Okay, I realise I’m no expert in breast feeding. I’m not a lactation consultant, or medical professional, but I am a mom. A mom who (until starting solids at six months) exclusively breastfed Little Miss, and still does. I love it! Thankfully she was pretty easy with it (we had some issues but nothing dramatic), and I feel bad for any mother who tries to breastfeed and struggles in any way, from a lip tie on a child to supply issues. I wanted to share my experiences with it, and offer tips that I hope will help other mothers who wish to breastfeed their baby.
- Find support. I went online, but most places offer local help. I joined what is referred to as a Birth Board, where thousands of mothers with babies the same age as you converge to both seek and offer help to other mothers. The best part about these boards (or maybe the worst to some) is that there are all different kinds of women on here, and they all are sleep deprived and full of hormones. It’s funny sometimes, and other times it’s absolutely ridiculous, and sometimes it’s super helpful and informative. Every board is different.
- Drink water. You’ve probably heard this before but drink a crap ton of water. This is the single most effective way to help, as your body is using water at a very rapid pace, and without it not only will your supply suffer, but you will too, with headaches and constant thirst. Try for 100 ounces of water every day.
- Don’t get adventurous with your eating. Little Miss can tell when I eat certain foods, even if I just try to casually slip it into my meal. It usually involves super garlicky foods or spicy foods, and certain veggies like cabbage. But on the other hand, don’t try to always be perfect, either. Things like coffee are part of this too, as many mothers swear caffeine makes their child wired or fussy. I have found no such problem, as long as I’m reasonable. Many mornings I’ll have a coffee with my breakfast and then feed her before a nap and she will sleep for an hour or two (yes, I nurse her to sleep. That is a conversation for another post lol). I have heard through the grapevine (but don’t know for sure) that by eating a variety of foods while breastfeeding your baby becomes accustomed to different tastes and will be a less picky eater. Here’s hoping, right?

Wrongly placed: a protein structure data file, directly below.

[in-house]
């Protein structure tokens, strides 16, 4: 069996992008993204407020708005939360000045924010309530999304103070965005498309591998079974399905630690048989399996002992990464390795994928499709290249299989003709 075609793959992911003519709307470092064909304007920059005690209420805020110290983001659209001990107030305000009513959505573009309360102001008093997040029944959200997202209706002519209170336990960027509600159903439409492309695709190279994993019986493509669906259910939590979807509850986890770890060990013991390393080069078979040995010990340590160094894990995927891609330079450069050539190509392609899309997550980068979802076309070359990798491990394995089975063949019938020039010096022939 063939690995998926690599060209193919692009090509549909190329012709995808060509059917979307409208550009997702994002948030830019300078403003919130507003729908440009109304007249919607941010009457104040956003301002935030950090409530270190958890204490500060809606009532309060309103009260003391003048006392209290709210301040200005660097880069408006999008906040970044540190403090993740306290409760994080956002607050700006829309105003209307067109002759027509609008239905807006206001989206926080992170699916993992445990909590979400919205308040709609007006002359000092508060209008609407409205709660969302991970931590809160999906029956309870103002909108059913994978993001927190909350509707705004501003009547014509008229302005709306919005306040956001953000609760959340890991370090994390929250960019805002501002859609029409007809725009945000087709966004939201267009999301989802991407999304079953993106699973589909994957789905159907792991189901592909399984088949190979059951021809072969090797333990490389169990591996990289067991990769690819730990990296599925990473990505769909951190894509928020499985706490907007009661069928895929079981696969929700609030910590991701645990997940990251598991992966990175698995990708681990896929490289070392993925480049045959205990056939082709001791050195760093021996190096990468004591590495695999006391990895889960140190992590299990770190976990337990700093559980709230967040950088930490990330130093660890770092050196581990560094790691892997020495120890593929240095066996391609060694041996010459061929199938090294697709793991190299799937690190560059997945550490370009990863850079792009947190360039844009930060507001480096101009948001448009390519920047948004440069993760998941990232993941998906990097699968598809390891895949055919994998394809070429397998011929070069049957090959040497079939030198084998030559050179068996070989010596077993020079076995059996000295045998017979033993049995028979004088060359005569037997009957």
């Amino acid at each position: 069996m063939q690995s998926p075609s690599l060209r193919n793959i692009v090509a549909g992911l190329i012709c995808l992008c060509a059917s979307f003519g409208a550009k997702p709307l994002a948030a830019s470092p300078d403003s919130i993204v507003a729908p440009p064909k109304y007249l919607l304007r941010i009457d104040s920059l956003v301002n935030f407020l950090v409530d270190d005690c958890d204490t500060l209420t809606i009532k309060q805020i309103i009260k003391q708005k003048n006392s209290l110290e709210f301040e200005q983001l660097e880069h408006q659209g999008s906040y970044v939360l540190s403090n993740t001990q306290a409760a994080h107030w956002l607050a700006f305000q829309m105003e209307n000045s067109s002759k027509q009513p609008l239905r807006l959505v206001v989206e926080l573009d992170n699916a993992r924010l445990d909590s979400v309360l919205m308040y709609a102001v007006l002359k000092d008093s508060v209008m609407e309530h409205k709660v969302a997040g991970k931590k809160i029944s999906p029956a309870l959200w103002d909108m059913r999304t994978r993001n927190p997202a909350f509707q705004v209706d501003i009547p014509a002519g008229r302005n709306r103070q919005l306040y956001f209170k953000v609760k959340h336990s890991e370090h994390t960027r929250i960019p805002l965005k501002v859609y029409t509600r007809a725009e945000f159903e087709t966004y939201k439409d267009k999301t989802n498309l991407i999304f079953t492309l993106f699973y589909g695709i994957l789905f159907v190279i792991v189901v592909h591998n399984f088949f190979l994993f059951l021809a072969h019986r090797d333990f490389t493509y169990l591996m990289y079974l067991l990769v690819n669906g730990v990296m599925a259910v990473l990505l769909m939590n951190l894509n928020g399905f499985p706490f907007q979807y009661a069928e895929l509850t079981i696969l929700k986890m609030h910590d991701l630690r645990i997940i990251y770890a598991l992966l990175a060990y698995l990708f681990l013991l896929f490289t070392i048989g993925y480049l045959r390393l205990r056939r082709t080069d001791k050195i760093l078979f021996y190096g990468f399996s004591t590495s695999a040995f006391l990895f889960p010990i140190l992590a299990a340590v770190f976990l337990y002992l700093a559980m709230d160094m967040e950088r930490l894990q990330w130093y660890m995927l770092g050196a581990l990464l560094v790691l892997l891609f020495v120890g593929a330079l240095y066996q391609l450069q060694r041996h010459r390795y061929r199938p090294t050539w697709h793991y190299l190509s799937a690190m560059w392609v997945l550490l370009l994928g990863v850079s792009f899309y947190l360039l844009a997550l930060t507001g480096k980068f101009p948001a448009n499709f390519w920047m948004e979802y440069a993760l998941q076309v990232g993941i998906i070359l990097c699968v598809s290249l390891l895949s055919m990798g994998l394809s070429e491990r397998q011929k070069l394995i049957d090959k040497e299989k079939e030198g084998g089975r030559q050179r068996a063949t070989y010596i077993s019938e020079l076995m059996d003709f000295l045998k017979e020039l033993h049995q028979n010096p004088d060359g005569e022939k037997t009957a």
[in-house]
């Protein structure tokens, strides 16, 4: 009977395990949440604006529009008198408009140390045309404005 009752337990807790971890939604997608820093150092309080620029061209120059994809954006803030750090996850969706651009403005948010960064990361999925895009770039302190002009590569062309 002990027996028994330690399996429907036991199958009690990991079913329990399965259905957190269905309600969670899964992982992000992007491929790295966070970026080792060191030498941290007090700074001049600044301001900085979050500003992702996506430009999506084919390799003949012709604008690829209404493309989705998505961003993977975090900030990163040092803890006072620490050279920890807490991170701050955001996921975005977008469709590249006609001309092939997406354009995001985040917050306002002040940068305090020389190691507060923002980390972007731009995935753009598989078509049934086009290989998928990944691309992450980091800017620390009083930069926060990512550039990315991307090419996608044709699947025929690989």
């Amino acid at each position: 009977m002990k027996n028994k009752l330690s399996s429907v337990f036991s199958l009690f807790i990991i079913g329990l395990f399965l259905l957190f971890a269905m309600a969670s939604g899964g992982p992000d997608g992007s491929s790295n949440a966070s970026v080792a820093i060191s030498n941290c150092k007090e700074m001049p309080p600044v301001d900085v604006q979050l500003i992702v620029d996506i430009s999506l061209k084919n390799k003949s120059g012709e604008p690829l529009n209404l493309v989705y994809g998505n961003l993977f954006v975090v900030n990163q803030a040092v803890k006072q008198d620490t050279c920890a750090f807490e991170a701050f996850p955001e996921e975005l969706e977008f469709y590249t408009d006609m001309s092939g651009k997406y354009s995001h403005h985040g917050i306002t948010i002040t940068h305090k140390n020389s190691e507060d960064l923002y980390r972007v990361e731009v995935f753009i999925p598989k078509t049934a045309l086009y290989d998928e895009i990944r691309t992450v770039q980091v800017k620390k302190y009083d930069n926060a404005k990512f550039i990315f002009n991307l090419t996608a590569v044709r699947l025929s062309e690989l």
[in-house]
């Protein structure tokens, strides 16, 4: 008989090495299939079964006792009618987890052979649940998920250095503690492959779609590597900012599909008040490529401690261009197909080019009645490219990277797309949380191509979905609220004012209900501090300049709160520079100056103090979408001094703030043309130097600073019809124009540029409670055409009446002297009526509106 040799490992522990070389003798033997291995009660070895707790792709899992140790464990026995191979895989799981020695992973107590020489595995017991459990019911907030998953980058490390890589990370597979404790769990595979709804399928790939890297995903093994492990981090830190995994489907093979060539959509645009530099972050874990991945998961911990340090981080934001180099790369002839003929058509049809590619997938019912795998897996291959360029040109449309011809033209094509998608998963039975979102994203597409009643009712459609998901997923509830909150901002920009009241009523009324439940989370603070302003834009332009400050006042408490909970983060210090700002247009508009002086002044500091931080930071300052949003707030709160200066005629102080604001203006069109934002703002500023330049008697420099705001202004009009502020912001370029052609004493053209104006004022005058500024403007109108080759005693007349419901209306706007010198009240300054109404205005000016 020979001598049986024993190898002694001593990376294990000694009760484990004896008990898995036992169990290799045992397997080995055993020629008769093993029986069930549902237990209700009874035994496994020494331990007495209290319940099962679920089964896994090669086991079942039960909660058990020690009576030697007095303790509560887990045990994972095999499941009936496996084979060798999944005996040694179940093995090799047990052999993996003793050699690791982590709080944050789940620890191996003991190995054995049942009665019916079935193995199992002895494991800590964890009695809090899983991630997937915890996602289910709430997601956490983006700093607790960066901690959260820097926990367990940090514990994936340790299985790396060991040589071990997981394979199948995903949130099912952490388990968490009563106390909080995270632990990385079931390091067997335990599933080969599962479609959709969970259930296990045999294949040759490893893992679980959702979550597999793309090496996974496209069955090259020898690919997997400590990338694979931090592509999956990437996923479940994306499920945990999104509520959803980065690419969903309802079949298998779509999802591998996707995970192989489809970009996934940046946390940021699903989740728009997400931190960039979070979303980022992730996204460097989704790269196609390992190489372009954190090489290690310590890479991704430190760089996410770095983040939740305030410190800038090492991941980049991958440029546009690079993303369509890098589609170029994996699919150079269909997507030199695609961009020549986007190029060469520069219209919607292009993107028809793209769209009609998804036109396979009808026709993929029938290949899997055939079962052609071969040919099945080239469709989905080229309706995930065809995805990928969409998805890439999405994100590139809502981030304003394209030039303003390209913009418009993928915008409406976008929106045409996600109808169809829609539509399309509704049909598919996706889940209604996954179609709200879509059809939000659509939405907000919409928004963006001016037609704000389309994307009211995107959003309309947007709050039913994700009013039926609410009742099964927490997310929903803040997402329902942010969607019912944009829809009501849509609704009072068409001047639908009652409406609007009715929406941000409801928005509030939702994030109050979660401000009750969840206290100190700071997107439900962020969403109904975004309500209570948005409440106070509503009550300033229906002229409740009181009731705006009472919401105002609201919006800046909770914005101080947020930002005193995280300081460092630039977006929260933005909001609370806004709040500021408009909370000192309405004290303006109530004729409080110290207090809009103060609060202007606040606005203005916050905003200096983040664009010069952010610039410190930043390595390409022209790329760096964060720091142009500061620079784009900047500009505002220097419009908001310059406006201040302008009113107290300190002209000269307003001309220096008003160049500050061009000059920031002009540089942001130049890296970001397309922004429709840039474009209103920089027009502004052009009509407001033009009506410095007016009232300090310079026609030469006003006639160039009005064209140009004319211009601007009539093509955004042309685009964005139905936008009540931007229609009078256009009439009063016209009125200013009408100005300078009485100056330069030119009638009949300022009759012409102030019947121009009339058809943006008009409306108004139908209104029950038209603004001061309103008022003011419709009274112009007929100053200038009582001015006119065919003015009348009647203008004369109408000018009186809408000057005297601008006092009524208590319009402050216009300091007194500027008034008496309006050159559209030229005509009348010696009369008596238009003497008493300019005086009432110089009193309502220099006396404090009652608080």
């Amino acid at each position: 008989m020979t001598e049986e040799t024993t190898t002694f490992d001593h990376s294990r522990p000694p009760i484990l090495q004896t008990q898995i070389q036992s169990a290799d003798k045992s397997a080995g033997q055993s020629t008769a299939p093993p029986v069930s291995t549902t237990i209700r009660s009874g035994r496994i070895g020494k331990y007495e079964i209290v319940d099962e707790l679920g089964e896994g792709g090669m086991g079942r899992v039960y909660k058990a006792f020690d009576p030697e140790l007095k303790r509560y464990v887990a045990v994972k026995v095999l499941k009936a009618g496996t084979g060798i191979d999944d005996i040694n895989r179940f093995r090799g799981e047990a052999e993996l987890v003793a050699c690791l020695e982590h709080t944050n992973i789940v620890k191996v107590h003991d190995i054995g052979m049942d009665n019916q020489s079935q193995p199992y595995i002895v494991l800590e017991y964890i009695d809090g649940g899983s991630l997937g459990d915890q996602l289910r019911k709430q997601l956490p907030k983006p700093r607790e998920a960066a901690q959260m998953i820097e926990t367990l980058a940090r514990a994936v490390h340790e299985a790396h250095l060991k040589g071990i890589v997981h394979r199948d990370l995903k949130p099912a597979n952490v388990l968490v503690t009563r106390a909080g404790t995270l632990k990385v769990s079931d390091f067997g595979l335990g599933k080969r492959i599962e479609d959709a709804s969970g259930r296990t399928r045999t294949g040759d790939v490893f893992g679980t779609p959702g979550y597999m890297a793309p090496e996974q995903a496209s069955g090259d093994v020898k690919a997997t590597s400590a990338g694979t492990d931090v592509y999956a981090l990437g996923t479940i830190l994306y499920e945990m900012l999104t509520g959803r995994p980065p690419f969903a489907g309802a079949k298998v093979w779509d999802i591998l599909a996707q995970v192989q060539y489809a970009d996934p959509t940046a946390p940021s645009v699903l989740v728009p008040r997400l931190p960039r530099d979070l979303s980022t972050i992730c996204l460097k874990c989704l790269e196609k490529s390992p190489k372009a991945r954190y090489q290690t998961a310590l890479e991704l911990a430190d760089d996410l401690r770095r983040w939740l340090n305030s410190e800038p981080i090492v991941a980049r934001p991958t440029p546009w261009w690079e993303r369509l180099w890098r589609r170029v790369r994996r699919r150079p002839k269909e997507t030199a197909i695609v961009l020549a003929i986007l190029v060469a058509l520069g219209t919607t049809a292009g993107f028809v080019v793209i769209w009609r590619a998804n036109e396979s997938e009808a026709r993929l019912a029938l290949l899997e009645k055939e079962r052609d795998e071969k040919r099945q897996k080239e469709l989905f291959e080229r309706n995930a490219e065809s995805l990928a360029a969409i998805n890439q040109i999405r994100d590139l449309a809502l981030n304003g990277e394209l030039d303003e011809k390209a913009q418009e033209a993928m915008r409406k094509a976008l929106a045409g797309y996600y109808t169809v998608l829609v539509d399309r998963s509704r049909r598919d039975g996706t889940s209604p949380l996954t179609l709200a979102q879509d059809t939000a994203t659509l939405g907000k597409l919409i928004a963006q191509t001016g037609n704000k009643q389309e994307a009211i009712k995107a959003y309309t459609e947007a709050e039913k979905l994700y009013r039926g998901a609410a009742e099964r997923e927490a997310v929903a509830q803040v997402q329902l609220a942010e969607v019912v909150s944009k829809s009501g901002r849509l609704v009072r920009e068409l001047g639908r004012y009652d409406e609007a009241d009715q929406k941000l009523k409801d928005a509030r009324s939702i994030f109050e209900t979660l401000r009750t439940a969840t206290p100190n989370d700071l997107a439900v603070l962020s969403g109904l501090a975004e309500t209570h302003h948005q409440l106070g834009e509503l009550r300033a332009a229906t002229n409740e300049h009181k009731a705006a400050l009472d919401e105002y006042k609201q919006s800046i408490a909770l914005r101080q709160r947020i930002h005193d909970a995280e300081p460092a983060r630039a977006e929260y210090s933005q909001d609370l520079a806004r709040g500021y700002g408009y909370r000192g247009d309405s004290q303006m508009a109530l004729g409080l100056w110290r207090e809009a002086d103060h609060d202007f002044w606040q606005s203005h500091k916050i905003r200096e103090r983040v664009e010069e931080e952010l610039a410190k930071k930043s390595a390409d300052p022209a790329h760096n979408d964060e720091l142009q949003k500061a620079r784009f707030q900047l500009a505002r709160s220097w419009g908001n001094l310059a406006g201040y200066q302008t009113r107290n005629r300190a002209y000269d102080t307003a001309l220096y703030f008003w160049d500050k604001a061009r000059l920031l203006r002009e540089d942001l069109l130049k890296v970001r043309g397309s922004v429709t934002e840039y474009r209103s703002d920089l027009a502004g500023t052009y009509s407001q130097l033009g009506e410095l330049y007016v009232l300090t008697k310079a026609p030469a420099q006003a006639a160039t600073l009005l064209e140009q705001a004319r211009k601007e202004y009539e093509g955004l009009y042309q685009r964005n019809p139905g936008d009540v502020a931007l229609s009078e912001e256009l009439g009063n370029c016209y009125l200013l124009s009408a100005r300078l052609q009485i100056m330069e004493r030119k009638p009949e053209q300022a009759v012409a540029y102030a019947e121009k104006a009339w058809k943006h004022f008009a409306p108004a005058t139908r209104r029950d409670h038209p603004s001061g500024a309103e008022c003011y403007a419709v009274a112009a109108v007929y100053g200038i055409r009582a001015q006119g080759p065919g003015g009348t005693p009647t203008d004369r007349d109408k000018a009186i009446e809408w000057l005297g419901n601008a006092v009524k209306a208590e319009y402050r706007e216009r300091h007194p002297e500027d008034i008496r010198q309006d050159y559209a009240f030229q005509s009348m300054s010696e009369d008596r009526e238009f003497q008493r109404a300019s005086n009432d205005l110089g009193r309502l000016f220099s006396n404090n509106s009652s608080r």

- Co Sleeping. I know this one isn’t exactly recommended by many professionals for safety reasons, and I limit my co sleeping to a part time basis (2-3 hours a night), but I try to do it safely and with purpose, such as when baby is teething or going through a growth spurt. Co sleeping allows your baby to cluster feed and comfort nurse. The constant sucking tells your body that baby needs more milk, and since this is a supply and demand situation, more demand naturally means more supply. It also allows mommy to get more sleep. Little miss and I have taken over the spare room for our co sleeping.
- Keep your phone handy. I can’t tell you how crucial this is for me, because when I nursed Little Miss to sleep or needed something and couldn’t get up it was like a life line. Nothing like texting Hubby that I’m thirsty or need a snack, or seeing what time it was or just for entertainment. Often I would turn on soft music or use a white noise app to help baby sleep. You might even be surprised to know that when pumping or nursing, looking at pictures of baby and thinking about the happiness they bring to your life will actually cause you to produce more!